A beautiful, healthy smile that lasts a lifetime is our ultimate goal when treating patients. Your oral hygiene plays an important role in achieving this goal. This includes routinely brushing and flossing your teeth with the correct use of dental aids. When starting to develop a oral hygiene routine, many people notice bleeding of the gums and temporary bad breath. Although this may seem unsettling, it is a sign of the inflammation that the brushing and flossing is working against. If you notice this, do not stop brushing or flossing. Simply continue your daily routine and after several days your gums will begin to strengthen, the bleeding will resolve, and fresher breath will return.
Brushing - Brushing your teeth is a major component of good oral hygiene. Brushing removes the plaque that causes gum disease from the surfaces of the teeth. To ensure you are properly brushing your teeth, follow these steps:
Brush twice a day- once in the morning and once at night (after your last meal/drink).
Brush for two full minutes, ensuring you have thoroughly cleaned every tooth surface and at the gumline. Make sure to brush the outer, inner, and biting surfaces of each tooth. Don't forget the very back surface of the teeth furthest back in your mouth.
Use an American Dental Association approved soft bristle tooth brush to ensure proper cleaning. Medium and hard bristle toothbrushes are no more effective at cleaning than soft bristle brushes and can actually damage your tooth structure and gums. Electric toothbrushes are an effective alternative to manual toothbrushes. They are easy to use and with their rotating or oscillating heads, they do all the work for you.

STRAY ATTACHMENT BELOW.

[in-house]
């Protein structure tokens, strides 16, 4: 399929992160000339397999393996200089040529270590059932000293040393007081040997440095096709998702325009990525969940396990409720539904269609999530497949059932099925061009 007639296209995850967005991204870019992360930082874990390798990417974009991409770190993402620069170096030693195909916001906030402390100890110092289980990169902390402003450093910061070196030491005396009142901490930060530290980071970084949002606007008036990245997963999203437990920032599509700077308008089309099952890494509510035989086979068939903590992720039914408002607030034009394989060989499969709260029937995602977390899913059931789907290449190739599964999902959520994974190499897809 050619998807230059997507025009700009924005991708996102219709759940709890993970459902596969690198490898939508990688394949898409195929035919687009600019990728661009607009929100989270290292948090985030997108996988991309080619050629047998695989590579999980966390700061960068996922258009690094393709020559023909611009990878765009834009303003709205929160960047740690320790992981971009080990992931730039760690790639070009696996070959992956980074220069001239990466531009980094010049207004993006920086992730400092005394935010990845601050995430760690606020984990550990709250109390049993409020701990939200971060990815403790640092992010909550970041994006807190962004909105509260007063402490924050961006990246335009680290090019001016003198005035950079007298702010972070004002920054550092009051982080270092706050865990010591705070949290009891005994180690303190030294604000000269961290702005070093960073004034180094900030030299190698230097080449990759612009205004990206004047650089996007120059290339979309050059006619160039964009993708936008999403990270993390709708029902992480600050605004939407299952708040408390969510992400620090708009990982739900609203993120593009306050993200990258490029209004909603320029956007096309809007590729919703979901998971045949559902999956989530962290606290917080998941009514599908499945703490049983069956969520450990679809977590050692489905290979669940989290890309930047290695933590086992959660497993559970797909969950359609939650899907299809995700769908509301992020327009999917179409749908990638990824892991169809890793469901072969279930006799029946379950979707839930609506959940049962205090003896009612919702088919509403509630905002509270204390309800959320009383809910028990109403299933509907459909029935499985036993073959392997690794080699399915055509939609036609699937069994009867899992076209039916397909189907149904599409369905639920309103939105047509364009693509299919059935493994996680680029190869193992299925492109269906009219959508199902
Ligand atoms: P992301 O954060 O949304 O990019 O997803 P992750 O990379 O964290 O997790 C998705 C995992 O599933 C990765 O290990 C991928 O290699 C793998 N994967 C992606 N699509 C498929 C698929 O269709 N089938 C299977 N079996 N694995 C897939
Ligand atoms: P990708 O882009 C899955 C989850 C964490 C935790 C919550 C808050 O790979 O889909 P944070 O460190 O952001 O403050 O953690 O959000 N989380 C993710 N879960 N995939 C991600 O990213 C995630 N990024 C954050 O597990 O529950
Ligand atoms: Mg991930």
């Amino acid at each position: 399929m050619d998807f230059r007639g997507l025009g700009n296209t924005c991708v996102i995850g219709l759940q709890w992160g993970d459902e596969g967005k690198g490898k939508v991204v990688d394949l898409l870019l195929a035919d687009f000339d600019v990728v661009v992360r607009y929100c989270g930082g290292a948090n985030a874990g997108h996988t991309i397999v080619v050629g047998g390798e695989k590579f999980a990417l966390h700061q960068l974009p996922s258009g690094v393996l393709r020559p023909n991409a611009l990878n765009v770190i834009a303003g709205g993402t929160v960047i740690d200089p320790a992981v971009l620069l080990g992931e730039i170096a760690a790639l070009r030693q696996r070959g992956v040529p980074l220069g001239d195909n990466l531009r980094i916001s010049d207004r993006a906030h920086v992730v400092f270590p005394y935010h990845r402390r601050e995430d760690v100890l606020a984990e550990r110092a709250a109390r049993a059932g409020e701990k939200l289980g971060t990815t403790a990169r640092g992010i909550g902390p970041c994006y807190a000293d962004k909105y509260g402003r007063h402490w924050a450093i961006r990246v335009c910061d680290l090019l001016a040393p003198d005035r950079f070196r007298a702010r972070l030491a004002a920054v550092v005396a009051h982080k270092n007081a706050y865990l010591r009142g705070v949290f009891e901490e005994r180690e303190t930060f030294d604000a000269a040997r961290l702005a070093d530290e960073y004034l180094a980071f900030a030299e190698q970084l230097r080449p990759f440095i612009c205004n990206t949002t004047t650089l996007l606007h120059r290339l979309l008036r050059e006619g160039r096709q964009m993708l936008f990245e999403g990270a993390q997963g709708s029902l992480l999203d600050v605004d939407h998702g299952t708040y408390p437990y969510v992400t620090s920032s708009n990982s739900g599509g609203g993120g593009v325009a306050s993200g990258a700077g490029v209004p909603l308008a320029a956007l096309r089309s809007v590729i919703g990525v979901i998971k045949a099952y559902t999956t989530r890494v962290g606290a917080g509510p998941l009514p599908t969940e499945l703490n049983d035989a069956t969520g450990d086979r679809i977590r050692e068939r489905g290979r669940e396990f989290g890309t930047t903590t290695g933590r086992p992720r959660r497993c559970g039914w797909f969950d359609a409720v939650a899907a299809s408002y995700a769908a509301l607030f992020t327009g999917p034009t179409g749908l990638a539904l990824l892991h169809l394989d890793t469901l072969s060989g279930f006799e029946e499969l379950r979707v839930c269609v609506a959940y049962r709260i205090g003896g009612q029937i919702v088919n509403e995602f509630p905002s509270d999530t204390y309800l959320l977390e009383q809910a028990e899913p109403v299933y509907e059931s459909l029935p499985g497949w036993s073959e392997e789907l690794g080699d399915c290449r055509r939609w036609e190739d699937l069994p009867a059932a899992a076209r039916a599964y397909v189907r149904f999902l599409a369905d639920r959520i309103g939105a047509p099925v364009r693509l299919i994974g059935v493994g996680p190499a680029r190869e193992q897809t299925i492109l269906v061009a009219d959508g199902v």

If using a manual toothbrush, place the bristles at a 45 degree angle toward the gumline. Gently brush using small, circular motions. When cleaning the biting surfaces of your teeth, use gentle back-and-forth motions. If using an electric toothbrush, simply hold the toothbrush against the teeth without applying additional pressure, allowing the mechanical action to do it's job.
Brush your tongue to remove bacteria and freshen your breath.
Flossing - Daily flossing plays a key role of achieving good oral health. Flossing is the best way to clean the areas that your toothbrush cannot reach; between the teeth and under the gumline. Flossing not only helps remove food debris from these spaces, it disrupts plaque colonies from building up, preventing damage to the gums, teeth, and bone. Follow these steps to ensure proper flossing:
Floss twice a day, preferably after brushing.
Take 18 inches of dental floss (about the length from your fingertips to your elbow) and wrap the ends around your middle fingers.
Using your thumbs and forefingers to guide the floss, gently work the floss between the teeth in a back-and-forth motion toward the gumline.
Curve the floss into a “C” shape around each tooth and gently move back-and-forth to clean under the gumline.
Use a new section of floss when moving to the next area to clean. Don't forget to floss behind the very back teeth, under the gumline.
Floss picks and toothpicks are not recommended as alternatives to string floss. Floss picks are Y-shaped with a handle and a small piece of floss connecting the two arms. While they can slide between teeth, they cannot hug around the teeth in a C-shape and do not effectively reach under the gumline. When sliding floss picks between the teeth, it is easy to apply excessive downward force (instead of gentle back-and-forth motions like with string floss or other interdental cleaners) which can damage the gums. Toothpicks do not fit between the teeth and can easily poke and damage the gums.
If you have difficulty manually handling string floss, wear dental appliances such as traditional orthodontic braces or bridges, or would like to learn about other oral hygiene aids, please visit our Oral Hygiene Aids page.
*Please note the people depicted in the photographs are models and not real patients.*